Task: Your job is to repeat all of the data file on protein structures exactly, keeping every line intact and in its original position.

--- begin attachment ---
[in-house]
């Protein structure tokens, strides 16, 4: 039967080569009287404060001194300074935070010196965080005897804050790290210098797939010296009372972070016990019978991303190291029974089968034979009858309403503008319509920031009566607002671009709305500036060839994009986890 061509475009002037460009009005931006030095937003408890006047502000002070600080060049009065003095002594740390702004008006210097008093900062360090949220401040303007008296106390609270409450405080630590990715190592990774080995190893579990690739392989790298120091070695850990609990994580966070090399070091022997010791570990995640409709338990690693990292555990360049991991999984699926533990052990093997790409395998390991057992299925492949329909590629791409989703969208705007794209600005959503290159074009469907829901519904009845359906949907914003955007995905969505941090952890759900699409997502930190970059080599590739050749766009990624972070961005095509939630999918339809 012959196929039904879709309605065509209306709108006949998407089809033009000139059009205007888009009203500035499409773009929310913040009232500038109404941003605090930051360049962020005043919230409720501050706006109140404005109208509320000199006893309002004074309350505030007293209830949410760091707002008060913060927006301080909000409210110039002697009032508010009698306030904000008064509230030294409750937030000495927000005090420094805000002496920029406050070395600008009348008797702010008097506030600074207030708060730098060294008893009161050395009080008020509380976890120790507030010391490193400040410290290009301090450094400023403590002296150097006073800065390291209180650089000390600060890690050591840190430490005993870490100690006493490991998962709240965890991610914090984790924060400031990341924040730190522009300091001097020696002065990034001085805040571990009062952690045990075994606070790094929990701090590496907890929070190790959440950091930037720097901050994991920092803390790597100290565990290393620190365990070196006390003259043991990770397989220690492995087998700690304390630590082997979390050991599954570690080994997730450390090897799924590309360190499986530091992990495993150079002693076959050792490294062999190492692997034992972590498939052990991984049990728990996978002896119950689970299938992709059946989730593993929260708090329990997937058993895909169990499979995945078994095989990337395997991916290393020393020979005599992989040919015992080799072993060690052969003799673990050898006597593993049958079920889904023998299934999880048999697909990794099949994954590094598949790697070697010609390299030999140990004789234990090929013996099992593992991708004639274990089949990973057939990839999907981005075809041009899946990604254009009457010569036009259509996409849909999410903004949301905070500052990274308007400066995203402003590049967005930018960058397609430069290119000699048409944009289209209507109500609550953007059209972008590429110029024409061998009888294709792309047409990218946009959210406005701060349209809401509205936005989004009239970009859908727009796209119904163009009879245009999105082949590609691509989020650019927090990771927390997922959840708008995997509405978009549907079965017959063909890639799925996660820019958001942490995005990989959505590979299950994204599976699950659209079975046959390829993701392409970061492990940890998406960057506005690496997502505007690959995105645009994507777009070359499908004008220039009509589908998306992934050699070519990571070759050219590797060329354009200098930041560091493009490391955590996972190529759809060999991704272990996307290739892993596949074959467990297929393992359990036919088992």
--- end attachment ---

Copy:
[in-house]
């Protein structure tokens, strides 16, 4: 039967080569009287404060001194300074935070010196965080005897804050790290210098797939010296009372972070016990019978991303190291029974089968034979009858309403503008319509920031009566607002671009709305500036060839994009986890 061509475009002037460009009005931006030095937003408890006047502000002070600080060049009065003095002594740390702004008006210097008093900062360090949220401040303007008296106390609270409450405080630590990715190592990774080995190893579990690739392989790298120091070695850990609990994580966070090399070091022997010791570990995640409709338990690693990292555990360049991991999984699926533990052990093997790409395998390991057992299925492949329909590629791409989703969208705007794209600005959503290159074009469907829901519904009845359906949907914003955007995905969505941090952890759900699409997502930190970059080599590739050749766009990624972070961005095509939630999918339809 012959196929039904879709309605065509209306709108006949998407089809033009000139059009205007888009009203500035499409773009929310913040009232500038109404941003605090930051360049962020005043919230409720501050706006109140404005109208509320000199006893309002004074309350505030007293209830949410760091707002008060913060927006301080909000409210110039002697009032508010009698306030904000008064509230030294409750937030000495927000005090420094805000002496920029406050070395600008009348008797702010008097506030600074207030708060730098060294008893009161050395009080008020509380976890120790507030010391490193400040410290290009301090450094400023403590002296150097006073800065390291209180650089000390600060890690050591840190430490005993870490100690006493490991998962709240965890991610914090984790924060400031990341924040730190522009300091001097020696002065990034001085805040571990009062952690045990075994606070790094929990701090590496907890929070190790959440950091930037720097901050994991920092803390790597100290565990290393620190365990070196006390003259043991990770397989220690492995087998700690304390630590082997979390050991599954570690080994997730450390090897799924590309360190499986530091992990495993150079002693076959050792490294062999190492692997034992972590498939052990991984049990728990996978002896119950689970299938992709059946989730593993929260708090329990997937058993895909169990499979995945078994095989990337395997991916290393020393020979005599992989040919015992080799072993060690052969003799673990050898006597593993049958079920889904023998299934999880048999697909990794099949994954590094598949790697070697010609390299030999140990004789234990090929013996099992593992991708004639274990089949990973057939990839999907981005075809041009899946990604254009009457010569036009259509996409849909999410903004949301905070500052990274308007400066995203402003590049967005930018960058397609430069290119000699048409944009289209209507109500609550953007059209972008590429110029024409061998009888294709792309047409990218946009959210406005701060349209809401509205936005989004009239970009859908727009796209119904163009009879245009999105082949590609691509989020650019927090990771927390997922959840708008995997509405978009549907079965017959063909890639799925996660820019958001942490995005990989959505590979299950994204599976699950659209079975046959390829993701392409970061492990940890998406960057506005690496997502505007690959995105645009994507777009070359499908004008220039009509589908998306992934050699070519990571070759050219590797060329354009200098930041560091493009490391955590996972190529759809060999991704272990996307290739892993596949074959467990297929393992359990036919088992």